Watch Gary Lane's Where in The World interview with Emmanuel Ogebe and Felix Oisamoje to learn why Christians are under attack in Nigeria
and what CBN is doing to help.
A new wave of attacks by Fulani herdsmen against Christians is leading one international human rights advocate to call on the US Congress to appoint a special envoy to investigate.
"Nigeria is now the deadliest place in the world to be a Christian," explained attorney Emmanuel Ogebe. "What we have is a genocide. They are trying to displace the Christians, they are trying to possess their land and they are trying to impose their religion on the so-called infidels and pagans who they consider Christians to be."
Two weeks ago, 238 people were killed in a village massacre in north-central Nigeria. Six of Ogebe's relatives were among the victims.
"From what we have been able to piece together, the husband and his pregnant wife, he tried to take her out of the house to safety and come back for the kids," recalled Ogebe. "But they ran into the herdsmen along the way and they shot him and his pregnant wife and they went into their home and they killed their four-year-old son and their six-year-old daughter who were asleep in their beds."
He said the Muslim attackers also killed two relatives who were visiting the family during summer break.
Ogebe said he was told that authorities would not allow the corpses of his relatives to be taken away for separate burial. Instead, they were buried in a mass grave with the other victims.
CBN Nigeria Director Felix Oisamoje said the violence against Christians has escalated in recent months.
"It's happening more in the middle-belt of the country. The reason simply because the Fulani herdsmen take their cattle into people's farmlands, they eat of their crops on the farm and when the people challenge them, then before you know they respond with AK-47's," he explained.
Oisamoje said most Fulani herdsmen cannot afford the cost of an AK-47.
"Given what an AK-47 goes for, a Fulani herdsman would need to sell all of his cattle to be able to buy an AK-47."
Ogebe said several theories exist about where the herdsmen are getting AK-47's and other small arms like mortars and grenades. He explained that many arms became readily available as they spread throughout Africa following the fall of Libya's Muammar Gaddafi.
"But even more sinister is the fact that a lot of these cattle are owned by very rich Fulanis who are in government and who are in power. So, there is a strong belief that the Fulanis, the ruling elite are actually funding the herdsmen to conduct these attacks," said Ogebe.
He said by pushing the Christians out, they can dominate Nigeria politically and physically in a land grab.
Ogebe said thousands of Nigerians have already died in attacks this year, including 500 in Benue State. In April, herdsmen opened fire on members of a Catholic church during their mass. A priest who was serving communion and 18 parishioners were killed.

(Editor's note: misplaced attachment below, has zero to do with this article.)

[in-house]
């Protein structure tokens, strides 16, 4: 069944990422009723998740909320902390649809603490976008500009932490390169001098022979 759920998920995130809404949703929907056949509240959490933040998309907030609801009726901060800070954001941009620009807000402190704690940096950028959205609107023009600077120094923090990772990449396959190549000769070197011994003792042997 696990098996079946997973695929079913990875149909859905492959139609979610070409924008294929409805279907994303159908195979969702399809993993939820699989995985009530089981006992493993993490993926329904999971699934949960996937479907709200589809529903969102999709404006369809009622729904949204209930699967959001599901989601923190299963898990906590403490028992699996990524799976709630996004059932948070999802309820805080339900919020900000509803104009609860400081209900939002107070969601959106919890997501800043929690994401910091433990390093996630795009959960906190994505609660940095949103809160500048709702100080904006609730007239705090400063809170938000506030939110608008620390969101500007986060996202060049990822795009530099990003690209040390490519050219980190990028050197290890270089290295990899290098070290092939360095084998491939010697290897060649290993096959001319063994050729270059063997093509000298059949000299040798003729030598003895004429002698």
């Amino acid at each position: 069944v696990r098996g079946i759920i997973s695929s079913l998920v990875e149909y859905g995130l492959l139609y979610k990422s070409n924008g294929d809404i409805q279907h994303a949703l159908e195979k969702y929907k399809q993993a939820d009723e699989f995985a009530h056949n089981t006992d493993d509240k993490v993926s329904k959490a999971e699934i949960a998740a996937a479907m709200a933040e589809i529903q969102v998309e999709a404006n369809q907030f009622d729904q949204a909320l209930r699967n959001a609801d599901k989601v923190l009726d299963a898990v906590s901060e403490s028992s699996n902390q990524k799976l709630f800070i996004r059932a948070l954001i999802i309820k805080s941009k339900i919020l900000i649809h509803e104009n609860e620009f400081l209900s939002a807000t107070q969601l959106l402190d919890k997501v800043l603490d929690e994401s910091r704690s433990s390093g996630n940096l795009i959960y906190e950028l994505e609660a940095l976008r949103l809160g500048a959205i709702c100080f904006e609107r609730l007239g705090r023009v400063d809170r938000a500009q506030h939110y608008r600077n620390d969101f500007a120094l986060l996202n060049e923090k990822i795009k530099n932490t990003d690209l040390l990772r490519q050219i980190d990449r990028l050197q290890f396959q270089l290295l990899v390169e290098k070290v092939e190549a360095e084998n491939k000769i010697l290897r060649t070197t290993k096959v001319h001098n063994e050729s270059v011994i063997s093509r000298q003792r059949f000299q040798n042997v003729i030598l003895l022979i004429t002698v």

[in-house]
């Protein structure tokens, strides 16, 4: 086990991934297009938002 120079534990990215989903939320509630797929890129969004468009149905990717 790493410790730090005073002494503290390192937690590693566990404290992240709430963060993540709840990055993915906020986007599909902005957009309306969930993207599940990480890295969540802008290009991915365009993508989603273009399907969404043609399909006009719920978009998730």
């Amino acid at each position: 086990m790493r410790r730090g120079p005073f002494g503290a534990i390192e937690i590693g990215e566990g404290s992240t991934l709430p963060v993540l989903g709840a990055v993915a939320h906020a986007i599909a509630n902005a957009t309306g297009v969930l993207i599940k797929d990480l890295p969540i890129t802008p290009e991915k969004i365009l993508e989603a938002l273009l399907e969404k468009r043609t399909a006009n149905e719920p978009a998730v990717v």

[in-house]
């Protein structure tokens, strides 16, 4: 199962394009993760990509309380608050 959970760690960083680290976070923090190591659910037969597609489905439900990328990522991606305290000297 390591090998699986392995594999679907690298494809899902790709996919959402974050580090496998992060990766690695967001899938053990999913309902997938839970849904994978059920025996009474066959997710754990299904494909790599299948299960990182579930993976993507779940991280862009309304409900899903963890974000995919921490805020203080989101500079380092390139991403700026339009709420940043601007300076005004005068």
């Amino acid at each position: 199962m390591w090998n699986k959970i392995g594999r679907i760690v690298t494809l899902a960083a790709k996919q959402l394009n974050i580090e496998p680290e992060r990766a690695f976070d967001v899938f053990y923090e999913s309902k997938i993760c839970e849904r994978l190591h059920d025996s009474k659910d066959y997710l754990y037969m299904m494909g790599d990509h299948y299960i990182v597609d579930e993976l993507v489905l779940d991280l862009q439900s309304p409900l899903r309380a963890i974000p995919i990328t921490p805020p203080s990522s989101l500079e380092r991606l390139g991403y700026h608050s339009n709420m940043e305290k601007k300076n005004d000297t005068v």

In another incident, Fulani herdsmen attacked the home of Archbishop Benjamin Kwashi of the Anglican Church of Josh. The archbishop was unhurt, but one person was killed.
So, what can be done? Ogebe says members of the US Congress need to appoint a special envoy on the issue of Nigeria and also the US needs to withhold the sale of sophisticated aircraft to General Buhari's regime as long as Christians are unprotected from attack.
Ogebe alleges the Nigerian government has used aircraft against Christian villagers who have tried to defend themselves against the Fulani herdsmen attacks.
He also says many desperate Nigerian Christians are in need of help.
"I know that The 700 Club CBN is in Nigeria so if people support CBN, we know that CBN will deliver to the people who are afflicted," Ogebe explained.
Oisamoje said a CBN humanitarian team just came back from a place called Kagoro in north central Nigeria where Fulani herdsmen have attacked.
"We just came back from doing a whole week of free medical services to that area because a lot of people are suffering from no medical attention."
Oisamoje told CBN News that pressure from the US and the international community can make a difference in helping to protect the lives of Christians. But he also asks that Christians pray for their brothers and sisters in Christ in Nigeria.
"I think one of the things we need the most is prayers… whatever is going on right now has some kind of spiritual underpinnings and I believe if we begin to deal with it from that point, it makes it easier," Oisamoje explained. "After all, the Bible tells us that we do not war against flesh and blood, so we know there are spiritual issues, so we need to pray."